Gen Zs want to undo the damage older generations left them.
Increasingly, with every decision they make on a daily basis – the clothes they wear, the food they eat, the way they travel, the things they use, and even the way they consume the most basic essentials like water and energy – sustainability is front of mind.
Young people are reading the labels, fine print, and About pages – who made this? Where did it come from? They’re looking for ticks of approval, whether it’s a B Corp stamp or a smiley face on Good on You. They’re demanding sustainability to be incorporated into university courses. And they’re ready to splash out on social enterprises.
With information at their fingertips about everything that’s wrong with the world, young people are understanding that making such decisions that are kind to people and the planet can change the world.
The S word is a way of life.
This is further confirmed by our Gen Z & Corporate Activism report, where we found that the number one thing that young people would like businesses to do to impact more positively on society and the environment is sustainability (79%).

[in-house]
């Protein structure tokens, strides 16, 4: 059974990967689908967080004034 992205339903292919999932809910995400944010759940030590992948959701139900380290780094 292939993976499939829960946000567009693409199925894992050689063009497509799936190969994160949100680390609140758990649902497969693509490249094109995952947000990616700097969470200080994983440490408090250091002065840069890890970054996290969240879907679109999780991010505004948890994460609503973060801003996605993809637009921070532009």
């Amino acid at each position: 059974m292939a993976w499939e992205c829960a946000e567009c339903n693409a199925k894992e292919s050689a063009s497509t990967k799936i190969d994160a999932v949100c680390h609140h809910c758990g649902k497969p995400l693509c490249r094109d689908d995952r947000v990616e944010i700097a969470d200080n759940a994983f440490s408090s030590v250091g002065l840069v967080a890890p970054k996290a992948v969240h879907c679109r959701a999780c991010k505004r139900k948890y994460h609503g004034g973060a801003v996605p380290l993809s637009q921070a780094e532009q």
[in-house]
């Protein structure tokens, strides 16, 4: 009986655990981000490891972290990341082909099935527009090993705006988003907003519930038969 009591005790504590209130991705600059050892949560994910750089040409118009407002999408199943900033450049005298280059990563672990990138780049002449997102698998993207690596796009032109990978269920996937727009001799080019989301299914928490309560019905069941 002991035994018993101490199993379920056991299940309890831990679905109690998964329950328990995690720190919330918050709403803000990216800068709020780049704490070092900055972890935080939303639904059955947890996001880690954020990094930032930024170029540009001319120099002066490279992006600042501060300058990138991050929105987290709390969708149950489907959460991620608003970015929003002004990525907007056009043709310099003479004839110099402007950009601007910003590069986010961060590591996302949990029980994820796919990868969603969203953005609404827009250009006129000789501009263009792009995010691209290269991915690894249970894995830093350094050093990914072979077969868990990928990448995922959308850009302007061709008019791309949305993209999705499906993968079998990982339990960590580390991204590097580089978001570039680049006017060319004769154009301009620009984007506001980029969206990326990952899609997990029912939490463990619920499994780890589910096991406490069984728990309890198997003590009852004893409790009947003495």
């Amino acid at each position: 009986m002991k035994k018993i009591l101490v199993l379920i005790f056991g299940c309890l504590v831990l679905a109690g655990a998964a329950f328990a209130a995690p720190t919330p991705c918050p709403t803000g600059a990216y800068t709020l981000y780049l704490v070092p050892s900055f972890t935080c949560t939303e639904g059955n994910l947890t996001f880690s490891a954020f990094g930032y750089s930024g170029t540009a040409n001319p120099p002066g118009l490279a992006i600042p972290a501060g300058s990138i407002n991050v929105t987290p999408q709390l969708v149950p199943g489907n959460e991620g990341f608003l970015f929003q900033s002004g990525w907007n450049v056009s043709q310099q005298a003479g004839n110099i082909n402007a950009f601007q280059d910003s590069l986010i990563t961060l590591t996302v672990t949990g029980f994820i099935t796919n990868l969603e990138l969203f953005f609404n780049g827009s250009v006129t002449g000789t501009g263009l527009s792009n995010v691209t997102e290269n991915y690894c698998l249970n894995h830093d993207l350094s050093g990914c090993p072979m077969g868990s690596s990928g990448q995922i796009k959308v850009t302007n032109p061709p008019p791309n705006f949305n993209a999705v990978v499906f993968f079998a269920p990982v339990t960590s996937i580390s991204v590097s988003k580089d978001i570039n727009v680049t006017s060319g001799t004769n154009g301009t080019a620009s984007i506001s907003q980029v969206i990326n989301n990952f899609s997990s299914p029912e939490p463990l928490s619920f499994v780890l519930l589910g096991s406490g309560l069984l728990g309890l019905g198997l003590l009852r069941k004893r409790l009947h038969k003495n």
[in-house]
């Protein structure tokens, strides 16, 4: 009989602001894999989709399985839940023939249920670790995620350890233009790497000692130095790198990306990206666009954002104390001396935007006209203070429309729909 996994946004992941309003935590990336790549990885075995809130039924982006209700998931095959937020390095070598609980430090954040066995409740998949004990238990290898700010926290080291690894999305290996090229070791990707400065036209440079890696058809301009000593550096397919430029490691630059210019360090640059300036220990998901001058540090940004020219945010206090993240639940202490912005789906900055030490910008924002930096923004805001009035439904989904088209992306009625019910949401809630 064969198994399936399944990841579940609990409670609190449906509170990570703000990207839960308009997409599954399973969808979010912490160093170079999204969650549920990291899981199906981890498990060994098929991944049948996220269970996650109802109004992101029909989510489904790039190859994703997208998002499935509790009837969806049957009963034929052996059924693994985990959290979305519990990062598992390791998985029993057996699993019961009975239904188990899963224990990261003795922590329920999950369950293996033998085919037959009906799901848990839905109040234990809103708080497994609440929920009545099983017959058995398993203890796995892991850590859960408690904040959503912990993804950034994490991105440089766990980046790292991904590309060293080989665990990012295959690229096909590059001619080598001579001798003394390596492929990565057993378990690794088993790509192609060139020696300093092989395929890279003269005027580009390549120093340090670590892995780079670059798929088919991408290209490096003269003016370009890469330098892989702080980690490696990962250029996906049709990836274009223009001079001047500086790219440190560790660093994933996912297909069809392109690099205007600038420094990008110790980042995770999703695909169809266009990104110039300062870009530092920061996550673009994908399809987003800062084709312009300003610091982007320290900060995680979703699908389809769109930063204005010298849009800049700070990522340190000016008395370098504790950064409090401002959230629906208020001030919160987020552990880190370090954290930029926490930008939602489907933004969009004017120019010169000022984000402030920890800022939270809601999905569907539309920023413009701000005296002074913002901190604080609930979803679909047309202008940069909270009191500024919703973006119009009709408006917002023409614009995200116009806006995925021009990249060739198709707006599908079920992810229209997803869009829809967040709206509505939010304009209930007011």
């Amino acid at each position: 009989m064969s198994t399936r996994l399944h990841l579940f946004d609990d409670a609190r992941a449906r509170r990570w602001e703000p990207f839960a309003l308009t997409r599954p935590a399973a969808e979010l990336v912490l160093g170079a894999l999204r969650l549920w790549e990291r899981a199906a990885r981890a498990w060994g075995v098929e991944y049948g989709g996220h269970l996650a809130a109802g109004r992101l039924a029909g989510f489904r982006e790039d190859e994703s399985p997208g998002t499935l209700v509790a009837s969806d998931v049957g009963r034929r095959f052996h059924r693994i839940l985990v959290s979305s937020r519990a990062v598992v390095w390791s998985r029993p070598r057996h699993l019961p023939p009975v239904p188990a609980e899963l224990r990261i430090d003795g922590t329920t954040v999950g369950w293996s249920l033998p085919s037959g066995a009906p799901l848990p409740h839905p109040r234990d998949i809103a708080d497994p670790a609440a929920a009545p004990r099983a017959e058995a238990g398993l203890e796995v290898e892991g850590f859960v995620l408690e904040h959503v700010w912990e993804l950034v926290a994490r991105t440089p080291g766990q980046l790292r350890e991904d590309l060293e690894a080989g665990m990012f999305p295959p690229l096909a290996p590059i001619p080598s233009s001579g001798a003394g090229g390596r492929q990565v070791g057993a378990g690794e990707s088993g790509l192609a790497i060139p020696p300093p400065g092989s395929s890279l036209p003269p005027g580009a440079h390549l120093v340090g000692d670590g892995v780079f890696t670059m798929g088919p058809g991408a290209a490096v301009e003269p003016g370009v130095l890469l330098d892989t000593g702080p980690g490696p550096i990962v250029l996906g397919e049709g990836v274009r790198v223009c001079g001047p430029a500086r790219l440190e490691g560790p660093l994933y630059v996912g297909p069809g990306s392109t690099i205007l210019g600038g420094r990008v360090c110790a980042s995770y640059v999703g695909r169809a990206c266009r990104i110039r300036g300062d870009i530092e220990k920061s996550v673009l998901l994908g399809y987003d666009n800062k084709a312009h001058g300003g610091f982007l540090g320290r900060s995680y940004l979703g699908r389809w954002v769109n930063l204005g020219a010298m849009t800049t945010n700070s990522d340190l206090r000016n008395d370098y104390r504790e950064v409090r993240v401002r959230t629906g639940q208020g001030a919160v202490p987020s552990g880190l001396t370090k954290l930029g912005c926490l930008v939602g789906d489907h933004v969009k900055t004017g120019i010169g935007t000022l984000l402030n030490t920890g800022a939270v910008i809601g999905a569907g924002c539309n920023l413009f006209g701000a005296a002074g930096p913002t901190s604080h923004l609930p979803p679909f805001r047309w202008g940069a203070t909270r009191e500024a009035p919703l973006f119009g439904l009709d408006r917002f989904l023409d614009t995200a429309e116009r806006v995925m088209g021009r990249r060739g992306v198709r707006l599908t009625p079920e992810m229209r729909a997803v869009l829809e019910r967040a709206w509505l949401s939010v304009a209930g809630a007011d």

“Businesses need to learn that Gen Z have a huge impact on everyday spending and that we are way more in tune with wanting the earth to last for our kids and their kids,” a 21-year-old female from NSW said.
“We want the earth and its contents to be better than they are now; more diversity and celebration of diversity, cleaner air, clean water for everyone, no more world hunger or poverty. We aim high and so should everyone else.”
After all, human-made climate change is real, 96% of Gen Zs said.
84% said that these concerns influence their spending. When we asked which sustainability concerns in particular, they told us sustainable packaging (60%), animal welfare (66%), organic products (48%), locally sourced (43%), sustainable production (42%) and working conditions (41%).
Young people are also attuned to gaps in what businesses are promising.
For instance, if you’re a supermarket switching out plastic bags, don’t then go and do this: “Woolworths and Coles campaigns marketing little plastic toys that come in little plastic bags upsets me. It drives home how much these companies just want to make a buck,” an 18-year-old female from Victoria said.
“Our planet is 100% in crisis and in this day and age no one should be supporting these campaigns damaging our planet! I try not to buy from these stores anymore and shop more locally, even though it’s more expensive.”